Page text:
Scott Davis in his Forbes review of the book wrote: “LEGO is a fascinating story about innovation run rampant. And it very nearly paid the price with failure. But instead, LEGO used the experience to figure out where it went wrong, change course and transform itself in the process. … In Brick by Brick, Robertson uncovers and shares a rare inside exploration of innovation-led transformation at its worst—and best. Any manager can learn from these lessons.”

In 2011, Robertson joined the Wharton School at the University of Pennsylvania, where he is a Professor of Practice. He teaches innovation and product development in Wharton’s undergraduate, MBA, and executive education programs. Click here to learn more about his work.

Donfried ’94 to Lead the German Marshall Fund

Karen Donfried '94

Karen Donfried ’94

Karen Donfried ’94 will become the president of the German Marshall Fund in April, a role for which she was unanimously elected. She’s currently a special assistant to President Obama and senior director for European affairs on the National Security Council at the White House. She advises the president on European matters and leads the development and implementation process of his European policies.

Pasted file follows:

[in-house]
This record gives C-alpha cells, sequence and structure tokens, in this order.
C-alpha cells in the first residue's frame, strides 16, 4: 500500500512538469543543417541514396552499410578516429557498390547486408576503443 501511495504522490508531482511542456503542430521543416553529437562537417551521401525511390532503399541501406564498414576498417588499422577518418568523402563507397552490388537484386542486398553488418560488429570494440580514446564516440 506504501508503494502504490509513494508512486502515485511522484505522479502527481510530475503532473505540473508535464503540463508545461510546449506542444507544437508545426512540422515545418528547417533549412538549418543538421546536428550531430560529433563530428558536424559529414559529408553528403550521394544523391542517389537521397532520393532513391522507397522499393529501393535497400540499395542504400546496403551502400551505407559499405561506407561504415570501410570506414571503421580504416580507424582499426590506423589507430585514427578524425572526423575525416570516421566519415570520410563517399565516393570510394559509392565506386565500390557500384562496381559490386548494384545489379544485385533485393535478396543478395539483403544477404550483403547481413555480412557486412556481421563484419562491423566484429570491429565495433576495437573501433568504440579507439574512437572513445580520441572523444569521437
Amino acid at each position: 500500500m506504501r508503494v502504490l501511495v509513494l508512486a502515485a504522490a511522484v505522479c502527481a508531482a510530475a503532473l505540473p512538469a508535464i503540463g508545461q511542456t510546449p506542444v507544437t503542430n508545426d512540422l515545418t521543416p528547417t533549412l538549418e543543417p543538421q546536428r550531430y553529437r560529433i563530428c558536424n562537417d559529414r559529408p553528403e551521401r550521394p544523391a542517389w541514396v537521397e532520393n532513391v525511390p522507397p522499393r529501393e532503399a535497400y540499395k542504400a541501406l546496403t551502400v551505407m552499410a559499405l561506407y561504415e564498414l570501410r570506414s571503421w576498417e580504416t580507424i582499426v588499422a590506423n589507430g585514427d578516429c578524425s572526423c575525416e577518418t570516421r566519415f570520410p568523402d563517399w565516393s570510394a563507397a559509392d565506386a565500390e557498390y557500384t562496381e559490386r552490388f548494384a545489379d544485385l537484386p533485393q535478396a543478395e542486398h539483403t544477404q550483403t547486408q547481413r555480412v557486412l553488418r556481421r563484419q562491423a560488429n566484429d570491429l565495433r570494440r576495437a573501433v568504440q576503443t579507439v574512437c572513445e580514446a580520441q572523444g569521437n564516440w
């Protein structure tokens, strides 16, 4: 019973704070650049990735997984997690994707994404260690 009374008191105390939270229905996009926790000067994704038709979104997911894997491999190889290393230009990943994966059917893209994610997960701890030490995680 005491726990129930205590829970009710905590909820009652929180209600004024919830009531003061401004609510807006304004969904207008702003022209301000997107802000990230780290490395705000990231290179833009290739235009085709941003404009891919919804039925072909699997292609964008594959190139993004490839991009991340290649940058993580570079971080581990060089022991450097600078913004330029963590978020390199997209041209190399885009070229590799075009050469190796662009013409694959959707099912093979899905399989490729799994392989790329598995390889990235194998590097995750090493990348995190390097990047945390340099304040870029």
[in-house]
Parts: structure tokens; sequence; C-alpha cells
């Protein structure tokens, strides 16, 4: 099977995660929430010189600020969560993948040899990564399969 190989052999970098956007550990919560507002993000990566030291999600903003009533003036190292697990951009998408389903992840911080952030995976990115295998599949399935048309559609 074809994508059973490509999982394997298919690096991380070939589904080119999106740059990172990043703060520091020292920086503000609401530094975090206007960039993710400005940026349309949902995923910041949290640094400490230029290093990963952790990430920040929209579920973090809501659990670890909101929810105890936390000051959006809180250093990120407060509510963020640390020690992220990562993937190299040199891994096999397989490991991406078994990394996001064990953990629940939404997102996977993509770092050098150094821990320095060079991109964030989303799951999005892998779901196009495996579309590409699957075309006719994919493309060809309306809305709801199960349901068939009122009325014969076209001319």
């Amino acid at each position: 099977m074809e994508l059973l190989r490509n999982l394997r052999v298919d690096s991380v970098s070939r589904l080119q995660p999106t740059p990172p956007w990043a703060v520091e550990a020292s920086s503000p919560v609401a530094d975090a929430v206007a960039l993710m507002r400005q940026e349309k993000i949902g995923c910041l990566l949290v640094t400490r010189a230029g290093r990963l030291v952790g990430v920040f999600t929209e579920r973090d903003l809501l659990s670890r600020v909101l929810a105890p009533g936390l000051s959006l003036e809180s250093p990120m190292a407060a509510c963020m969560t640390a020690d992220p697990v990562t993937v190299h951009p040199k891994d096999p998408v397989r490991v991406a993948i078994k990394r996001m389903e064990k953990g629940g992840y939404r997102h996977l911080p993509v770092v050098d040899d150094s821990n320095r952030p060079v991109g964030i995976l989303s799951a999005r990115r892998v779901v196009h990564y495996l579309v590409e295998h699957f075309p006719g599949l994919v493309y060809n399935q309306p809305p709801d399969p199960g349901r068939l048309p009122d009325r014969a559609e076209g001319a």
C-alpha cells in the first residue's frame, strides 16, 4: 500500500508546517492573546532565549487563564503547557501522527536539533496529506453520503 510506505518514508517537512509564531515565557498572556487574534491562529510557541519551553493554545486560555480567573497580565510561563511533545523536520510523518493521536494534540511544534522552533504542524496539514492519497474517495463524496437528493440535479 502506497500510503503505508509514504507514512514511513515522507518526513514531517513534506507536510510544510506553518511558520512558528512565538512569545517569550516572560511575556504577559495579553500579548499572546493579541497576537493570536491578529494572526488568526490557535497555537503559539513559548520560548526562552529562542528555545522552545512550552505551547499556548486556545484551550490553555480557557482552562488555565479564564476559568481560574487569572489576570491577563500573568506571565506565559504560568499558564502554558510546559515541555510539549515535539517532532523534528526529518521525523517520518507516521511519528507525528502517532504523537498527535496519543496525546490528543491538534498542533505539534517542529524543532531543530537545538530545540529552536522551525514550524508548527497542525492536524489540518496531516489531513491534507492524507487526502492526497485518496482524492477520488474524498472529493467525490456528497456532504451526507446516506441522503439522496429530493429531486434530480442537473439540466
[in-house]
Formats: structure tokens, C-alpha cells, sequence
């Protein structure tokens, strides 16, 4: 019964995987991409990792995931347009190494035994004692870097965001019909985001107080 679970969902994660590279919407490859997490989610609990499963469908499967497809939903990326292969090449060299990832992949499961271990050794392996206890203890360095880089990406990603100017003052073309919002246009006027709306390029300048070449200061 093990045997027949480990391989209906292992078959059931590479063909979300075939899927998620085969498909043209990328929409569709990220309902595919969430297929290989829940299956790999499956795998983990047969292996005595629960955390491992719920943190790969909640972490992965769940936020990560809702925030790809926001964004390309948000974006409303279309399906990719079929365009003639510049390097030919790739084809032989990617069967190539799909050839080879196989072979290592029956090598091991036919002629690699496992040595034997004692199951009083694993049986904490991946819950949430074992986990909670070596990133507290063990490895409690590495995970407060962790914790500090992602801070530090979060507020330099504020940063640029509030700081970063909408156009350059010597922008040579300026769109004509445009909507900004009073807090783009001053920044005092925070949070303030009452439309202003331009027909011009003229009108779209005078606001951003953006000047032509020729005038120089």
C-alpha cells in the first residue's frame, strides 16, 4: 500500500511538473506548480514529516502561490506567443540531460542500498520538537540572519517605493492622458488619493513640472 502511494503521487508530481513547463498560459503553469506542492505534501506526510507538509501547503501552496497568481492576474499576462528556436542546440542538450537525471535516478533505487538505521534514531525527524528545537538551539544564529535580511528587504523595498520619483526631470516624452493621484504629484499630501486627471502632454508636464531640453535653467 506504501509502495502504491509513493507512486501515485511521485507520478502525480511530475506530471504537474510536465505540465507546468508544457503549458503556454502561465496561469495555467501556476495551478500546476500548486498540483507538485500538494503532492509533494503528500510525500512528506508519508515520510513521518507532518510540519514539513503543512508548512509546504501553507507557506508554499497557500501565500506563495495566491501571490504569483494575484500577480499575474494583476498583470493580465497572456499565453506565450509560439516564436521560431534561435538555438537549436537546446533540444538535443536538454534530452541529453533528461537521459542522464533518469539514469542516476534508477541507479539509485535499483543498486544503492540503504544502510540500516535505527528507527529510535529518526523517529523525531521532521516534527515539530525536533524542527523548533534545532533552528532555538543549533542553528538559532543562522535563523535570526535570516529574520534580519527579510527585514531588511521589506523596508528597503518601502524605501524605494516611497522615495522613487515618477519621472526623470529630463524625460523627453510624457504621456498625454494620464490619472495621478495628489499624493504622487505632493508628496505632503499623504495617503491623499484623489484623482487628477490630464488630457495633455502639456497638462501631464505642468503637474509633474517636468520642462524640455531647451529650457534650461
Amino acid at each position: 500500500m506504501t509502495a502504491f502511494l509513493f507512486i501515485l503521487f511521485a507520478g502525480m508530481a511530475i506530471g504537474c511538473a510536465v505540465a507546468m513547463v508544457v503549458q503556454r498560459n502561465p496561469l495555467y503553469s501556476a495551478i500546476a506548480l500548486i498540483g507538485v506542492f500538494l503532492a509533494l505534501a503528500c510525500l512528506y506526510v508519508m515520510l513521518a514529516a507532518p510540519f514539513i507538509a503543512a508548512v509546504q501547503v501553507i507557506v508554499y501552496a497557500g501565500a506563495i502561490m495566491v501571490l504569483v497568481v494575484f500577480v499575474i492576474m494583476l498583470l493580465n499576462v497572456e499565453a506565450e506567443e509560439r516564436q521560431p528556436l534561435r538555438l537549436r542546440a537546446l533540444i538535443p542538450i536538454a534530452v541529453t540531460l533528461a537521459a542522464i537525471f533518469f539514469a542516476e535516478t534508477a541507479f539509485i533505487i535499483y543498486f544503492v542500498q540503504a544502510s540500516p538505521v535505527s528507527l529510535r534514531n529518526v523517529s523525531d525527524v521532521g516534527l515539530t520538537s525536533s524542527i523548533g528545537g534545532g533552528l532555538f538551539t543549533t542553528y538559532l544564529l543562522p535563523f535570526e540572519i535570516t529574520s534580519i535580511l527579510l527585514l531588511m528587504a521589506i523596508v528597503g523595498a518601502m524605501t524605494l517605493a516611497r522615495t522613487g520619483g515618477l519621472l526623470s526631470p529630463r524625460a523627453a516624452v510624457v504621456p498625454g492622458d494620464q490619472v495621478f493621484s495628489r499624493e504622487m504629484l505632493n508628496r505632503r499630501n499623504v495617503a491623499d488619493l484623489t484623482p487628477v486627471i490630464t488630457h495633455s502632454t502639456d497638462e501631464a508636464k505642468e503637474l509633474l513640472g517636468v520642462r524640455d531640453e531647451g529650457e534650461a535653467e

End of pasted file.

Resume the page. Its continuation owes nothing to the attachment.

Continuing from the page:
“I am very pleased that Karen is returning to GMF to take on its leadership,” said current GMF president Craig Kennedy, in a press release. Kennedy is retiring after 19 years at the helm. “I am very confident that this wonderful institution will thrive under her guidance.”

At Wesleyan, Donfried was a government and German studies major. She went on to earn her Ph.D. and M.A.L.D. from the Fletcher School of Law and Diplomacy at Tufts University and a Magister from the University of Munich, Germany.

She received the Cross of the Order of Merit from the German Government in 2011, became an officer of the Order of the Crown of Belgium in 2010, and received a Superior Honor Award from the U.S. Department of State in 2005.
 She’s also a member of the Council on Foreign Relations and the American Council on Germany.

Donfried’s first stint with the GMF began in 2001 after having served for 10 years as a European specialist at the Congressional Research Service. She then returned from 2005 to 2010, first as senior director of policy programs and then as executive vice president.

Penney ’87 Promoted to Chief Strategy Officer at Starz

John Penney '87

John Penney ’87

Starz CEO Chris Albrecht has named John Penney ’87 Chief Strategy Officer at Starz, the integrated global media and entertainment company. Penney will work closely with the CEO to extend the company’s corporate and business growth strategies via partnerships, ventures and innovative models for new business opportunities.

“His deep insight into the global media and entertainment ecosystem is uniquely valued,” said Albrecht, in a press release. “He has set a high bar in providing our management team with keen industry analysis that has been invaluable to our decision making, and we look forward to John’s continued contributions to helping grow our businesses.”